“when you’re sleeping, I’m working, I’m toiling through the night. It’s what great men do.”
You have probably heard that Nigeria didn’t win any medals at the Olympic games. Since then, we have gone through all the stages of grief starting at disbelief and settling finally into finger pointing.
I don’t understand why there would be any surprise at our performance. The modern Olympics are no longer some mystery ceremony where you travel to a distant land on horseback clutching your parchment invitation without an inkling of how the other kingdoms are preparing until you get there.
The events that Nigeria participated in have international committees and rankings. Anyone with an internet connection can find out who is ranked 55th in women’s table tennis in the world. Or check how many kilogrammes the Russian with calves like tubers of yams lifted on his off day. Or see how fast Yohan Blake has run every month for the last two years. These are not secrets.
By the time an athlete gets to the games, yes they intend to try their best, but they already have an idea of how they measure up to other competitors.
The head of the Olympics committee telling 150 million people that he is definitely going to bring a medal back home says more about his lack of internet experience than it does about the flaws in his plan of pushing forward unprepared athletes to pray their way onto the medal table.
The government deserves a lot of the blame it is getting, but there is only so much you can blame them for. Even if they provided services and facilities, are they also expected to birth the people that will use them?
Usain Bolt was eliminated in the first round of the 2004 Olympics at the age of 17.
Missy Franklin (swimming, 4 gold, 1 bronze) is 17 and had tried to qualify for her first Olympics at 13.
Ye Shiwen (swimming, 2 gold) and Gabby Douglas (gymnastics, 2 gold) are both 16.
These are not adults struggling against government inadequacies, they were children whose parents saw a gift and nurtured it.
Say you discovered a Nigerian child with raw talent, would he be interested in the amount of daily work it would take to be great? And more importantly, would his parents allow him to waste his time chasing his dreams?
Would a Nigerian parent decide, my child will go to this secondary school instead of that other one because it will give her more time to train in the mornings and after classes?
This isn’t a major sacrifice like selling your property so your child can afford training, or moving the entire family so they are closer to training facilities.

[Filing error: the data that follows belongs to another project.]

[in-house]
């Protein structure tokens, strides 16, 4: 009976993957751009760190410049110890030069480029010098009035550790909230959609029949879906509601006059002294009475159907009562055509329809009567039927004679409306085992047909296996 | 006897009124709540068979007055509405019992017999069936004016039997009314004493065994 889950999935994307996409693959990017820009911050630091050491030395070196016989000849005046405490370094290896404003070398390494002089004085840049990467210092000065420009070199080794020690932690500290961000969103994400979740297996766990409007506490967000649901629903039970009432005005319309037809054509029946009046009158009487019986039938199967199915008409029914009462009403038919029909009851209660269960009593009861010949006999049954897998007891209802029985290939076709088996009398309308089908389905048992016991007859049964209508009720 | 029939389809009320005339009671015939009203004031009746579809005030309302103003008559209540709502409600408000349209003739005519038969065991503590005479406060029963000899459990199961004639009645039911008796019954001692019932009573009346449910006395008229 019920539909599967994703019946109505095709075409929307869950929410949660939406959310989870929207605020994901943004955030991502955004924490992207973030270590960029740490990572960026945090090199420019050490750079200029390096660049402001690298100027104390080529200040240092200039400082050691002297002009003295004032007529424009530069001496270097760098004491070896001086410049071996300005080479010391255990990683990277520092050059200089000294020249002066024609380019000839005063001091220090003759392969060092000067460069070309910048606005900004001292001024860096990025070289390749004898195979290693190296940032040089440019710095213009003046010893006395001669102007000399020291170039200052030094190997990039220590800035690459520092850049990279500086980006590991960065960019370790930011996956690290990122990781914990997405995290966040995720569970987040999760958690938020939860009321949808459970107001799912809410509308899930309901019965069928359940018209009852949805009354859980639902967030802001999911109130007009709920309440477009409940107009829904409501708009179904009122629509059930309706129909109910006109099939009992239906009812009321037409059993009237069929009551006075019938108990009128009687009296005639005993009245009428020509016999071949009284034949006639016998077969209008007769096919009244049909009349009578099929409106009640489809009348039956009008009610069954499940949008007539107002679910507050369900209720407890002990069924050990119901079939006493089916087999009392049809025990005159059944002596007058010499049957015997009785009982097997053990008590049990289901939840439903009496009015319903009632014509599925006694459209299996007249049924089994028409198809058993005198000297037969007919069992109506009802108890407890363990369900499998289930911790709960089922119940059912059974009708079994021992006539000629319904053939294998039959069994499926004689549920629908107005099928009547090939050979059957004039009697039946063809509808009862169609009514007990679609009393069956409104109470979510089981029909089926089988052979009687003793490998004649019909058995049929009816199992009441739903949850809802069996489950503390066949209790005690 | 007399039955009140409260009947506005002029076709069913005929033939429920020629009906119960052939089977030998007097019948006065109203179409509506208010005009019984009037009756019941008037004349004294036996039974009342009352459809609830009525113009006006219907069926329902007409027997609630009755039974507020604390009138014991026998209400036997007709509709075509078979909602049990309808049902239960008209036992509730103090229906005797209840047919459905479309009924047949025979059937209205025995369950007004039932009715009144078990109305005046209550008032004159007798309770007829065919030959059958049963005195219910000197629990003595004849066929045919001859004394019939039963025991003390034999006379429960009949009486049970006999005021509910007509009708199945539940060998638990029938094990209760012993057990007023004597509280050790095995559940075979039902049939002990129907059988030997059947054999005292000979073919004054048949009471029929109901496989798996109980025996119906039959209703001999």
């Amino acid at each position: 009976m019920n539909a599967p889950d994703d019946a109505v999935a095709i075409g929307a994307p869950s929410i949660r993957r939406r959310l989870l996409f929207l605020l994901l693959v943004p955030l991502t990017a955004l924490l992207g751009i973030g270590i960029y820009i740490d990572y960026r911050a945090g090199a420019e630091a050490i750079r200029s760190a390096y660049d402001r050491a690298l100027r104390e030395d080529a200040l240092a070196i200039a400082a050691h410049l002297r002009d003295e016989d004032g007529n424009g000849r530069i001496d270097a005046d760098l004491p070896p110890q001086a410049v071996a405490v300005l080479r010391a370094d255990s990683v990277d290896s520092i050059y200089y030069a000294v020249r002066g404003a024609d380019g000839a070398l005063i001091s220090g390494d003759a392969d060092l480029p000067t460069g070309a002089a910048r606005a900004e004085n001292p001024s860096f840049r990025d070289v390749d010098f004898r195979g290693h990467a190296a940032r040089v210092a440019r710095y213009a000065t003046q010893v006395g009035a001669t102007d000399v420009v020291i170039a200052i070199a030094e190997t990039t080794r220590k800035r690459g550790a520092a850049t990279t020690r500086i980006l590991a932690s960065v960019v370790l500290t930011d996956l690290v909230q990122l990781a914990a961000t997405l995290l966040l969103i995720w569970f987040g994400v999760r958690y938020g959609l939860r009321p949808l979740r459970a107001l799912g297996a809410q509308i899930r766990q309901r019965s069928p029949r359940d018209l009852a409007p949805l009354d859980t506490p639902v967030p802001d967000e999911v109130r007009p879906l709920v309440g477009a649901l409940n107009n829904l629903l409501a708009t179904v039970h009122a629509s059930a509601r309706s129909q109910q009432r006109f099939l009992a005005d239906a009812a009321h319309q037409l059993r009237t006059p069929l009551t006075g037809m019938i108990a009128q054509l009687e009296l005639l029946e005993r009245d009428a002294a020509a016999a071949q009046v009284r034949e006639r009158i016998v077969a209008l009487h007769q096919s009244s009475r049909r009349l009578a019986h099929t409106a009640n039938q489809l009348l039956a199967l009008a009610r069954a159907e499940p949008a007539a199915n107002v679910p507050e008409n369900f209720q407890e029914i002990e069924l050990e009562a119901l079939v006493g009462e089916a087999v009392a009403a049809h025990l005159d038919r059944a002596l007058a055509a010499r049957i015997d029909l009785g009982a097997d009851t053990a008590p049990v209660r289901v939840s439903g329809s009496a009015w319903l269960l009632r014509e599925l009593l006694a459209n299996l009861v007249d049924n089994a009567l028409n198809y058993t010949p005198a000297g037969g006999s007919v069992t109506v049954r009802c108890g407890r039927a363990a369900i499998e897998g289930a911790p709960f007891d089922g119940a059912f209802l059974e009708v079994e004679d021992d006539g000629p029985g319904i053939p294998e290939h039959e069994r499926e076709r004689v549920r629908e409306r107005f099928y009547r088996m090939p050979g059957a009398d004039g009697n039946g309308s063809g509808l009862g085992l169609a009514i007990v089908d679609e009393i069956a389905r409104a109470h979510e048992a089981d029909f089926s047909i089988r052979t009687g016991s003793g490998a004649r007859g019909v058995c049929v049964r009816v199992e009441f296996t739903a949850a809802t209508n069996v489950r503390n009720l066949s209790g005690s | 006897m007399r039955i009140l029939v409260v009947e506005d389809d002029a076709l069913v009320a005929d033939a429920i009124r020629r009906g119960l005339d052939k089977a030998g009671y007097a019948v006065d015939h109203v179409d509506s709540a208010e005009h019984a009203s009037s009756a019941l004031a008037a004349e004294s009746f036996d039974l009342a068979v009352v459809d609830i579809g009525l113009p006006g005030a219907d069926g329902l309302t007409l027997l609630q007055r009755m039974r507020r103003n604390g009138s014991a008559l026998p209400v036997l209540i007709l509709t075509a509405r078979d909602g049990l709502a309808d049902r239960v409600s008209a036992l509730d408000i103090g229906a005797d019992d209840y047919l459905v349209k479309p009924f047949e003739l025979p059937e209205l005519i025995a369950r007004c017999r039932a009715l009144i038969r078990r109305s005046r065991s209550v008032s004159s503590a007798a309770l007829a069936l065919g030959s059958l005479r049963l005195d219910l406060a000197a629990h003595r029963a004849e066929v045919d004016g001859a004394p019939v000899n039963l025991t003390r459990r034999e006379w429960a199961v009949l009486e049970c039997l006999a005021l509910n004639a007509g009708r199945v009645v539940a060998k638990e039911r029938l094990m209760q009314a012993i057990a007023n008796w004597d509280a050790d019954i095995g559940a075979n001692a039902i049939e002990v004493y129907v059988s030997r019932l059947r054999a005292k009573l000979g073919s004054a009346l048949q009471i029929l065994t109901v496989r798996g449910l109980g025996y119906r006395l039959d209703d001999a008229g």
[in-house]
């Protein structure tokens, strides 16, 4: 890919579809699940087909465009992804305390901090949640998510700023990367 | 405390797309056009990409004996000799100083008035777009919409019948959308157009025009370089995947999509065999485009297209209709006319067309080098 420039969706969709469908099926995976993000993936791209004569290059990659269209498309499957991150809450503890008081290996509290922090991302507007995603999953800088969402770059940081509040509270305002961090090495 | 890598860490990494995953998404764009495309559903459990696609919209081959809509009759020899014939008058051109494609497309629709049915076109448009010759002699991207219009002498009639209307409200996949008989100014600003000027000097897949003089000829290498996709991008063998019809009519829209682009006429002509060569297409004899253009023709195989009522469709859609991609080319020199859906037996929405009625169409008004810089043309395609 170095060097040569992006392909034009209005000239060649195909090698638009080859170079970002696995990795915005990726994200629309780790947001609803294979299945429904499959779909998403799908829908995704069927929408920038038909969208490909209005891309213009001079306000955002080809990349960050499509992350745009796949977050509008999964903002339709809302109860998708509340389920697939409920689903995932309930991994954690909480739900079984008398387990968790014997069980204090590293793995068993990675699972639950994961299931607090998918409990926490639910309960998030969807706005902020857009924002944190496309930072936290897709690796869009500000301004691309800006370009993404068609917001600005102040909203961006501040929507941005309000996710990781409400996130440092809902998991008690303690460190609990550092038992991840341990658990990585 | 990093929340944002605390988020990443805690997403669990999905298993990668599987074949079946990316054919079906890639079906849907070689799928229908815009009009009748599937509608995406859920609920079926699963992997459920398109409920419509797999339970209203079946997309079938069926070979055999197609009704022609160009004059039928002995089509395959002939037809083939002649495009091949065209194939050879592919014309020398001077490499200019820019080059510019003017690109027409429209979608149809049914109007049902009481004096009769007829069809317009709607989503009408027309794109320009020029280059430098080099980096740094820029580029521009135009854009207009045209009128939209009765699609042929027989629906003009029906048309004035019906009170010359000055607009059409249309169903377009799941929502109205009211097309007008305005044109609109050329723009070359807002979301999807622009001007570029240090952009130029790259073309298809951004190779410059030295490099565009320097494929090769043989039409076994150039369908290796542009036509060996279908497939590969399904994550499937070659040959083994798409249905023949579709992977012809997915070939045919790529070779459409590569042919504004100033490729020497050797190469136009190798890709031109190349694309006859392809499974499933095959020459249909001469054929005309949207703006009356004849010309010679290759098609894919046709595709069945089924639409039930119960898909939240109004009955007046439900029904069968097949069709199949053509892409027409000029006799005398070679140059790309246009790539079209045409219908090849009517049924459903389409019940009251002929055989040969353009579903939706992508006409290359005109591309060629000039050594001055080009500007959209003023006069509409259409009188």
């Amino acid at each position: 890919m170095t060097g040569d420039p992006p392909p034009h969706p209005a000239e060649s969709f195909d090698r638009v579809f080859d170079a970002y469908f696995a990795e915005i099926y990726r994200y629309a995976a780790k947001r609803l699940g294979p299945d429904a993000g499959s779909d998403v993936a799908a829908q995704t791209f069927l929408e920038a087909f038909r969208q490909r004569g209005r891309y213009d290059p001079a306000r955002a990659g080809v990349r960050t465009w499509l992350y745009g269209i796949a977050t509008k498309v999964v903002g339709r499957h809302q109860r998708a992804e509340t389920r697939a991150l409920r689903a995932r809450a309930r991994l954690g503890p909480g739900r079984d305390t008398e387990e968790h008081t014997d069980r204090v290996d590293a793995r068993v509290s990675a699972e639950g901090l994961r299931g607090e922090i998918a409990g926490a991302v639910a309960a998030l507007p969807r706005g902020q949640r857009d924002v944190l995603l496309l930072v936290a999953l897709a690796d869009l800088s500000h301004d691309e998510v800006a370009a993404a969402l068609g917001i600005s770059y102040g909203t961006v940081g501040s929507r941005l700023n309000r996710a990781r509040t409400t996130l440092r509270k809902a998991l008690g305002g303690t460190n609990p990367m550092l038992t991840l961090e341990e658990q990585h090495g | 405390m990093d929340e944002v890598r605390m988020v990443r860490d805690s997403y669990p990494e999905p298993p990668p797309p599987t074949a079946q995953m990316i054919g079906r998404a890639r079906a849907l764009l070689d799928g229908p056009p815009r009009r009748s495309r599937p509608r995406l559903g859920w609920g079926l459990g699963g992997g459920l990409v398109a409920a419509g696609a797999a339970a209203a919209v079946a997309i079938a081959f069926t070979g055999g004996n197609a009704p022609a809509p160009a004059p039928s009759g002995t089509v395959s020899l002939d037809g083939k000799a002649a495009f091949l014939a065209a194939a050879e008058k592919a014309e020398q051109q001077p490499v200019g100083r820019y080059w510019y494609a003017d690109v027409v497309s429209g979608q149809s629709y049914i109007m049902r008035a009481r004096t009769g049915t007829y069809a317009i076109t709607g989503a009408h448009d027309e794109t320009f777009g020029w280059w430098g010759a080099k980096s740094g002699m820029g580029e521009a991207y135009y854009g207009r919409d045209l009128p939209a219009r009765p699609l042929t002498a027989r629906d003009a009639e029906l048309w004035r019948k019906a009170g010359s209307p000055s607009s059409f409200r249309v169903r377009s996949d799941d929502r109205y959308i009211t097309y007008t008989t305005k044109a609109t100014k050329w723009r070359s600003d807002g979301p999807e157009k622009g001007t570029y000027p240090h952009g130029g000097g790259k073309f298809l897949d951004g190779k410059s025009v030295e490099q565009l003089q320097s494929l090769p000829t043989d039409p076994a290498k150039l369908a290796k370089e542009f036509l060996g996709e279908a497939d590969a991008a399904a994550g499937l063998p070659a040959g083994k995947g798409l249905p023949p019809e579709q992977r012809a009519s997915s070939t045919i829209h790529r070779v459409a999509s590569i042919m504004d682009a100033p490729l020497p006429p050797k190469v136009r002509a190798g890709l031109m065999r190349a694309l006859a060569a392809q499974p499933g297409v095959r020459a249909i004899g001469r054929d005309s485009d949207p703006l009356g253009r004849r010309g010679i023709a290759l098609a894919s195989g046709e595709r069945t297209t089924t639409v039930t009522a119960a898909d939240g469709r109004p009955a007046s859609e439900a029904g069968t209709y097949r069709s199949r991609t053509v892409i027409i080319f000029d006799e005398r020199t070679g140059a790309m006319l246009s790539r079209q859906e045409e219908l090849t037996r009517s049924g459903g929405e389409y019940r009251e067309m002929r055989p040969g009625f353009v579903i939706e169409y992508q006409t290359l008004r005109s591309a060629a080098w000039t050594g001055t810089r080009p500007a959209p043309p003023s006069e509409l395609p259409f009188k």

This is just taking into consideration the child’s strengths (especially the non-academic ones) when making decisions for them.
These are the choices that champions have made so why would we expect to make it that far without similar effort.
I was at a party last week, and the celebrant cut me a slice of her fluffy four layered birthday cake. As I dug into it, she told me the cake was made by her 12 year old cousin. I thought that was rare, to find parents who allowed their children take chances in things they were interested in. Usually we push them blindly through school, then after they have earned their university degrees, they can go back and learn to make cake if they have the time.
This doesn’t work for sports.
The Nigerian athlete, by nature, is a late bloomer. He only settles into his passion after the more common avenues for success have failed. He has squandered his formative years chasing other goals, and has finally decided to seek fame through sports, faking his age and hoping for a lucky break.
We celebrate when our teams win junior football tournaments nudging ourselves and winking because we know our 16 year old players are not really 16. Results are all that matter.
But winning an Under 17 competition with 23 year old players isn’t a victory. It is the most obvious sign of defeat to say, “Bear with us, we need six extra years to compete at the same level as you.”
It is like sending bankers to compete in secondary school mathematics competition. It is saying, “I don’t care about building for future success, I just want to win now.”
It is sad that we didn’t win any medals, and we won’t for a while, until we embrace the youth oriented mindset that is required to breed people to win medals. And that is as much a job for the government as it is for the educators and the parents.